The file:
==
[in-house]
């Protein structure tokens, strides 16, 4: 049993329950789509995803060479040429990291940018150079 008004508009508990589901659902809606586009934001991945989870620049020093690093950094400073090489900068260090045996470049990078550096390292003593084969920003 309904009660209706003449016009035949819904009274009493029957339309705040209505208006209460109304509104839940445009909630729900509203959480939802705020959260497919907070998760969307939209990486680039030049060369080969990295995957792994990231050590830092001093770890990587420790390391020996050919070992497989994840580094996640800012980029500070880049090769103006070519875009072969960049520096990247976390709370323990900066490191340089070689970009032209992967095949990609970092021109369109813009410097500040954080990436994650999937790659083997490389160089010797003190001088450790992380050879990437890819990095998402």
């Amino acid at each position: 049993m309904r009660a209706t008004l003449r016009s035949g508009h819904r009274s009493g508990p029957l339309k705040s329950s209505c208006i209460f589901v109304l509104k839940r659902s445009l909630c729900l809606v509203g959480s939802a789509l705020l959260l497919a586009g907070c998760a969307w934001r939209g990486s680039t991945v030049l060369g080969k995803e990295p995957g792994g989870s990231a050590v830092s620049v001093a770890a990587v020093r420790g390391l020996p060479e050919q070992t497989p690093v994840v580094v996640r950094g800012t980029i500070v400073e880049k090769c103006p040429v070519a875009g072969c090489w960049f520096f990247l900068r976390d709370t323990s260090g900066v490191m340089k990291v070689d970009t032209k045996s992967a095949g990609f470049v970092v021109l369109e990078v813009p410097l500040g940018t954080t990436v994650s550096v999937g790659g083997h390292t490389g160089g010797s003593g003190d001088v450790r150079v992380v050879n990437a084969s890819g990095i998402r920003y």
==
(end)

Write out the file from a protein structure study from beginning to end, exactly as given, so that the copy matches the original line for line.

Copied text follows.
[in-house]
């Protein structure tokens, strides 16, 4: 049993329950789509995803060479040429990291940018150079 008004508009508990589901659902809606586009934001991945989870620049020093690093950094400073090489900068260090045996470049990078550096390292003593084969920003 309904009660209706003449016009035949819904009274009493029957339309705040209505208006209460109304509104839940445009909630729900509203959480939802705020959260497919907070998760969307939209990486680039030049060369080969990295995957792994990231050590830092001093770890990587420790390391020996050919070992497989994840580094996640800012980029500070880049090769103006070519875009072969960049520096990247976390709370323990900066490191340089070689970009032209992967095949990609970092021109369109813009410097500040954080990436994650999937790659083997490389160089010797003190001088450790992380050879990437890819990095998402």
């Amino acid at each position: 049993m309904r009660a209706t008004l003449r016009s035949g508009h819904r009274s009493g508990p029957l339309k705040s329950s209505c208006i209460f589901v109304l509104k839940r659902s445009l909630c729900l809606v509203g959480s939802a789509l705020l959260l497919a586009g907070c998760a969307w934001r939209g990486s680039t991945v030049l060369g080969k995803e990295p995957g792994g989870s990231a050590v830092s620049v001093a770890a990587v020093r420790g390391l020996p060479e050919q070992t497989p690093v994840v580094v996640r950094g800012t980029i500070v400073e880049k090769c103006p040429v070519a875009g072969c090489w960049f520096f990247l900068r976390d709370t323990s260090g900066v490191m340089k990291v070689d970009t032209k045996s992967a095949g990609f470049v970092v021109l369109e990078v813009p410097l500040g940018t954080t990436v994650s550096v999937g790659g083997h390292t490389g160089g010797s003593g003190d001088v450790r150079v992380v050879n990437a084969s890819g990095i998402r920003y």